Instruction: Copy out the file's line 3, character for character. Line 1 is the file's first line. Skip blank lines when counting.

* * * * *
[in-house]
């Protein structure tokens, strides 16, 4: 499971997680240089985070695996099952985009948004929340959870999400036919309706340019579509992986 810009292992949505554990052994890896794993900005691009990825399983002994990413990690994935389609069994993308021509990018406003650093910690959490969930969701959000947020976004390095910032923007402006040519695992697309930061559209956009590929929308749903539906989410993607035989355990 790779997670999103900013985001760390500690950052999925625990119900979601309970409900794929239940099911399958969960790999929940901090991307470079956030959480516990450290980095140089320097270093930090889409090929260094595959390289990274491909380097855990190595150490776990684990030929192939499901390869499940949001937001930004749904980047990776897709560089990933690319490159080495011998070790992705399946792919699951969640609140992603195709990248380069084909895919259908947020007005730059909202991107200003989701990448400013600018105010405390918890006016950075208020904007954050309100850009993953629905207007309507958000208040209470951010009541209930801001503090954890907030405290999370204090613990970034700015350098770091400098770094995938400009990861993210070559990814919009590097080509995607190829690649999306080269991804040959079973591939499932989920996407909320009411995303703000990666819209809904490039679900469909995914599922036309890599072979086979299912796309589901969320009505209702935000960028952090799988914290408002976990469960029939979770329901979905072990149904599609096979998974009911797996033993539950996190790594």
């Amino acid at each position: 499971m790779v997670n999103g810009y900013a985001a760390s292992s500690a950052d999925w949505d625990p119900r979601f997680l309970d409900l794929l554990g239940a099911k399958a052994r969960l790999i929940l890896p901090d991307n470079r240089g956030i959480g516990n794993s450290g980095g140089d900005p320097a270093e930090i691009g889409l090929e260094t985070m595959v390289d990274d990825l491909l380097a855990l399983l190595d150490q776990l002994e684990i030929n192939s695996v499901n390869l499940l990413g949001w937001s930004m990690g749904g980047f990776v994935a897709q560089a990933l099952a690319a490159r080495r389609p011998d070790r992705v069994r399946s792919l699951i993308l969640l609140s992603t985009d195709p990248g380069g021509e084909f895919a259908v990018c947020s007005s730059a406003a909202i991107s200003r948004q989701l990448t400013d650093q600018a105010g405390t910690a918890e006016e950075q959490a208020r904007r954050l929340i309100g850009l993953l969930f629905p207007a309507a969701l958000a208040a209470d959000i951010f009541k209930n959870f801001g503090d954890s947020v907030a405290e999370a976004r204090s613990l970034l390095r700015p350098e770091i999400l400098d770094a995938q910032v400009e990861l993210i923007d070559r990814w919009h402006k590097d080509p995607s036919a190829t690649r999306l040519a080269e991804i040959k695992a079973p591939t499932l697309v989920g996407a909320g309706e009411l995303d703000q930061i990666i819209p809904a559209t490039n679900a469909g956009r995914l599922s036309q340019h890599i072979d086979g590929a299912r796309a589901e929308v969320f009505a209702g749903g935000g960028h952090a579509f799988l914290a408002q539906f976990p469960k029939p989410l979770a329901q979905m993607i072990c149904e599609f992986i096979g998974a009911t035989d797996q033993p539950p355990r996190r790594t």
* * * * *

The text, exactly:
């Amino acid at each position: 499971m790779v997670n999103g810009y900013a985001a760390s292992s500690a950052d999925w949505d625990p119900r979601f997680l309970d409900l794929l554990g239940a099911k399958a052994r969960l790999i929940l890896p901090d991307n470079r240089g956030i959480g516990n794993s450290g980095g140089d900005p320097a270093e930090i691009g889409l090929e260094t985070m595959v390289d990274d990825l491909l380097a855990l399983l190595d150490q776990l002994e684990i030929n192939s695996v499901n390869l499940l990413g949001w937001s930004m990690g749904g980047f990776v994935a897709q560089a990933l099952a690319a490159r080495r389609p011998d070790r992705v069994r399946s792919l699951i993308l969640l609140s992603t985009d195709p990248g380069g021509e084909f895919a259908v990018c947020s007005s730059a406003a909202i991107s200003r948004q989701l990448t400013d650093q600018a105010g405390t910690a918890e006016e950075q959490a208020r904007r954050l929340i309100g850009l993953l969930f629905p207007a309507a969701l958000a208040a209470d959000i951010f009541k209930n959870f801001g503090d954890s947020v907030a405290e999370a976004r204090s613990l970034l390095r700015p350098e770091i999400l400098d770094a995938q910032v400009e990861l993210i923007d070559r990814w919009h402006k590097d080509p995607s036919a190829t690649r999306l040519a080269e991804i040959k695992a079973p591939t499932l697309v989920g996407a909320g309706e009411l995303d703000q930061i990666i819209p809904a559209t490039n679900a469909g956009r995914l599922s036309q340019h890599i072979d086979g590929a299912r796309a589901e929308v969320f009505a209702g749903g935000g960028h952090a579509f799988l914290a408002q539906f976990p469960k029939p989410l979770a329901q979905m993607i072990c149904e599609f992986i096979g998974a009911t035989d797996q033993p539950p355990r996190r790594t």